Conservation benefit: Protection of 741-acre mangrove forest for 15 years
Community benefit: Community and mangrove education center, 200-meter bridge into forest
The community of Setapuk Besar, on the west coast of Borneo, is responsible for a stretch of mangrove forest along three kilometers of coastline. The mangroves provide habitat for the rufous-backed kingfisher, white stork, sea eagles, and other species. The long-beaked common dolphin and economically beneficial species of crabs, shrimp, and scallops are also found there.
Since colonial times, Indonesian governments have encouraged clearing mangroves to make room for coconut plantations. The results have been disastrous: erosion, wave damage, and saltwater intrusion into the rice and vegetable fields, and the loss of fish and shellfish.
The community, keenly aware of the mangrove ecosystem’s importance, has pledged to conserve its 741-acre mangrove forest, both protecting existing trees and planting new ones. The local fishermen’s group patrols the existing mangroves and replants cleared areas.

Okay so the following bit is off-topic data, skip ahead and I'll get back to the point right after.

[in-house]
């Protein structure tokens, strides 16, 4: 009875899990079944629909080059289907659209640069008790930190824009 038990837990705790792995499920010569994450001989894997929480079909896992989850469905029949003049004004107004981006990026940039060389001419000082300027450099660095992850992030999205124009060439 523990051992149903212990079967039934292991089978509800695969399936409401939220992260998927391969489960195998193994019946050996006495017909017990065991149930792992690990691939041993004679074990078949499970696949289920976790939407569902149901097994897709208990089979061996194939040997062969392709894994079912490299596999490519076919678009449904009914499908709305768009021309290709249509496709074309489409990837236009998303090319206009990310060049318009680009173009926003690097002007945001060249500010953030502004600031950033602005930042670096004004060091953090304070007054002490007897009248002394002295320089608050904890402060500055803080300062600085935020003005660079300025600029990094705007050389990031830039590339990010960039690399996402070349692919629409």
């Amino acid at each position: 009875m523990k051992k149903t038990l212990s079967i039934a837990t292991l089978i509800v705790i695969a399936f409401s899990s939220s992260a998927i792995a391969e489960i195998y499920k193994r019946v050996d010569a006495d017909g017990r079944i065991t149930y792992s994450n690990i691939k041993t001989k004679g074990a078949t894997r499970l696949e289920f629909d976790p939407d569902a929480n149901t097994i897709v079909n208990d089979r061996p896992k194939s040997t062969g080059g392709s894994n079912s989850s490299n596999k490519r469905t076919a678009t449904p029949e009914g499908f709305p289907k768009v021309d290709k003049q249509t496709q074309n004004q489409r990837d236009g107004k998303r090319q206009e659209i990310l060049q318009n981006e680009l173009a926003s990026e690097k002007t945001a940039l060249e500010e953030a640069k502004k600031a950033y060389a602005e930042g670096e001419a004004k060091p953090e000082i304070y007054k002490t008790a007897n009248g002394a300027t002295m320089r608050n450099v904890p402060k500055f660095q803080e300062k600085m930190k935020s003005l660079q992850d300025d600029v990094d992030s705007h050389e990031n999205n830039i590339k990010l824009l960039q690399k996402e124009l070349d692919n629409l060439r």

Seacology will fund a community center that will house photos, videos, and written material on mangrove ecosystems and propagation. The fishermen plan to hold workshops on replanting: how to select mangrove propagules, how to pot them, and how to plant them. The building will also function as an interpretive center for the 1,500 tourists who visit each year.
The Seacology grant will also fund a bridge into the mangroves, facilitating visits by tourists and by volunteers who are replanting and patrolling the area.